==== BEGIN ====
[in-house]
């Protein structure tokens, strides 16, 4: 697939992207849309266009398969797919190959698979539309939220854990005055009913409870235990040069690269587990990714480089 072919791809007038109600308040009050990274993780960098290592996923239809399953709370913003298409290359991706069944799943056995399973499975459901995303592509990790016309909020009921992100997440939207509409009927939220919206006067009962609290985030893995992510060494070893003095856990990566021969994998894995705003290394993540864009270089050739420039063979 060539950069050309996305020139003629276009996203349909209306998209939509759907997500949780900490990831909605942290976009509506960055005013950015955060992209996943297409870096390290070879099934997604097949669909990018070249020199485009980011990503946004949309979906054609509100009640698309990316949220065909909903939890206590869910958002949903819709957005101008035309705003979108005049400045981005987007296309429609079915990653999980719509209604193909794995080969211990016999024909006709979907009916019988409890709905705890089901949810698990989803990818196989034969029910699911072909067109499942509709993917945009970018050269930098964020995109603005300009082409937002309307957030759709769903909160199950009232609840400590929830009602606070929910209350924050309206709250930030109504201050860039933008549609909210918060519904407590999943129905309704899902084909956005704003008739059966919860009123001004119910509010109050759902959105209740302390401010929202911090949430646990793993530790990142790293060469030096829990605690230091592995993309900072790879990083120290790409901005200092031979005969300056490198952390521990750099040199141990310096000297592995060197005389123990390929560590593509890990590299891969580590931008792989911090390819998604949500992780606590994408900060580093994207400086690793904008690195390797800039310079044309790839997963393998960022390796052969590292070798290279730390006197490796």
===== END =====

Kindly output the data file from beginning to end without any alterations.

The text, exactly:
[in-house]
């Protein structure tokens, strides 16, 4: 697939992207849309266009398969797919190959698979539309939220854990005055009913409870235990040069690269587990990714480089 072919791809007038109600308040009050990274993780960098290592996923239809399953709370913003298409290359991706069944799943056995399973499975459901995303592509990790016309909020009921992100997440939207509409009927939220919206006067009962609290985030893995992510060494070893003095856990990566021969994998894995705003290394993540864009270089050739420039063979 060539950069050309996305020139003629276009996203349909209306998209939509759907997500949780900490990831909605942290976009509506960055005013950015955060992209996943297409870096390290070879099934997604097949669909990018070249020199485009980011990503946004949309979906054609509100009640698309990316949220065909909903939890206590869910958002949903819709957005101008035309705003979108005049400045981005987007296309429609079915990653999980719509209604193909794995080969211990016999024909006709979907009916019988409890709905705890089901949810698990989803990818196989034969029910699911072909067109499942509709993917945009970018050269930098964020995109603005300009082409937002309307957030759709769903909160199950009232609840400590929830009602606070929910209350924050309206709250930030109504201050860039933008549609909210918060519904407590999943129905309704899902084909956005704003008739059966919860009123001004119910509010109050759902959105209740302390401010929202911090949430646990793993530790990142790293060469030096829990605690230091592995993309900072790879990083120290790409901005200092031979005969300056490198952390521990750099040199141990310096000297592995060197005389123990390929560590593509890990590299891969580590931008792989911090390819998604949500992780606590994408900060580093994207400086690793904008690195390797800039310079044309790839997963393998960022390796052969590292070798290279730390006197490796």